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Use of intrauterine pressure catheters

Authors
Jaimey M Pauli, MD
John T Repke, MD
Section Editor
Vincenzo Berghella, MD
Deputy Editor
Vanessa A Barss, MD, FACOG

INTRODUCTION

The frequency, duration, and strength of uterine contractions are important factors in the assessment of labor progress and in the interpretation of fetal heart rate patterns. Four methods to evaluate contractions are available: manual palpation, external tocodynamometry, internal tocodynamometry, and electrohysterography [1].

External palpation and external tocodynamometry are common methods of assessing uterine activity, and provide adequate information in most patients. However, external palpation is subjective and requires the physical presence of a clinician to perform frequent examinations. Although external tocodynamometry provides an objective record of the frequency and duration of contractions without requiring the physical presence of a clinician, the tracing can be interrupted by maternal movement, and contraction strength cannot be quantified. Internal tocodynamometry utilizing an intrauterine pressure catheter (IUPC) (picture 1) overcomes these limitations, as it provides a reliable, quantitative measure of uterine activity with minimal artifacts [2,3]. Electrohysterography is a noninvasive technology that detects uterine electrical activity using electrodes placed on the mother's abdominal wall. It may be as reliable and accurate as internal tocodynamometry, but it has not been studied extensively.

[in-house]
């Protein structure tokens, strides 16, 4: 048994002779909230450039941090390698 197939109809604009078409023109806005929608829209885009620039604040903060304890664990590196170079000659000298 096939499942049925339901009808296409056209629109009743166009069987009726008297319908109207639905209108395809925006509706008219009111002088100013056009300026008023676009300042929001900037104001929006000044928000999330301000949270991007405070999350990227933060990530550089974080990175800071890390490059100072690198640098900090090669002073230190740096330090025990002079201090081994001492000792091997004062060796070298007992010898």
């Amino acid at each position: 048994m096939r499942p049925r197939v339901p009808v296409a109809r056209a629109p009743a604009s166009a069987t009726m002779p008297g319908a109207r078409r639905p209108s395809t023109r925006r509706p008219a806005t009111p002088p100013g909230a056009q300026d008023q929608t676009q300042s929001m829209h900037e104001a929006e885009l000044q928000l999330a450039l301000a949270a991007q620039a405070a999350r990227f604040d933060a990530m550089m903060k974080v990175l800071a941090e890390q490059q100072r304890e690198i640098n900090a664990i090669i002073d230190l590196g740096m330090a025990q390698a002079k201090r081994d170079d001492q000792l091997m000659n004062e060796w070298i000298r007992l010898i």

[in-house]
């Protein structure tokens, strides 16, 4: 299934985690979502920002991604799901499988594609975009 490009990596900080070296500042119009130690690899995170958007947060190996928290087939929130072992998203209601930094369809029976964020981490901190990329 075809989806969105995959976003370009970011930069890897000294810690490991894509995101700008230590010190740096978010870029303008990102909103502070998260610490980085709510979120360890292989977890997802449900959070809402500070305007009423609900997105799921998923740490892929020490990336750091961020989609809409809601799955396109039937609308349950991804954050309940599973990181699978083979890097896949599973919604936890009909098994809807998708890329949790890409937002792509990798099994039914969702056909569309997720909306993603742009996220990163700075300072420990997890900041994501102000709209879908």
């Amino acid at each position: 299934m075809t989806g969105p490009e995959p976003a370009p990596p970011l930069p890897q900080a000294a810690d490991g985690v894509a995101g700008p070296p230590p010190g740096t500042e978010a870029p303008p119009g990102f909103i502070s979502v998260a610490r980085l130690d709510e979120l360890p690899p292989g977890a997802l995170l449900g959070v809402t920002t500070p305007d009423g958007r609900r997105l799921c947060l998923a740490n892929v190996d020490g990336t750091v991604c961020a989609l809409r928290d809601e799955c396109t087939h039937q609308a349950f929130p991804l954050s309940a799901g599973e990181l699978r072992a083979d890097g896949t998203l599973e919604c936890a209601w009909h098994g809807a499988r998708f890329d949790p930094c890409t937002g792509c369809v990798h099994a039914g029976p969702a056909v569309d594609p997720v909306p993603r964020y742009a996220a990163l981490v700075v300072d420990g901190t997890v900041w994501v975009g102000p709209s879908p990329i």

This topic will discuss the clinical use of IUPCs for monitoring uterine activity during labor. Diagnosis of normal and abnormal intrapartum uterine activity and management of protraction and arrest disorders are reviewed separately. (See "Normal and abnormal labor progression".)

CLINICAL USES

IUPCs are not routinely used for monitoring uterine activity during spontaneous labor, induction, or augmentation because routine use does not lead to improved maternal or fetal outcomes while increasing costs, complexity, and complications compared with external methods (see 'Complications' below). In a 2013 systematic review of three randomized trials comparing internal versus external tocodynamometry in almost 2000 women undergoing induction or augmentation of labor, internal tocodynamometry did not improve any maternal or neonatal outcome (eg, Apgar score, umbilical artery pH <7.15, neonatal intensive care unit admission, operative delivery, hyperstimulation) [4].

There are, however, clinical situations in which use of an internal monitor is preferable to external tocodynamometry. For example, we use an IUPC when:

                
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Literature review current through: Oct 2017. | This topic last updated: Oct 25, 2017.
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References
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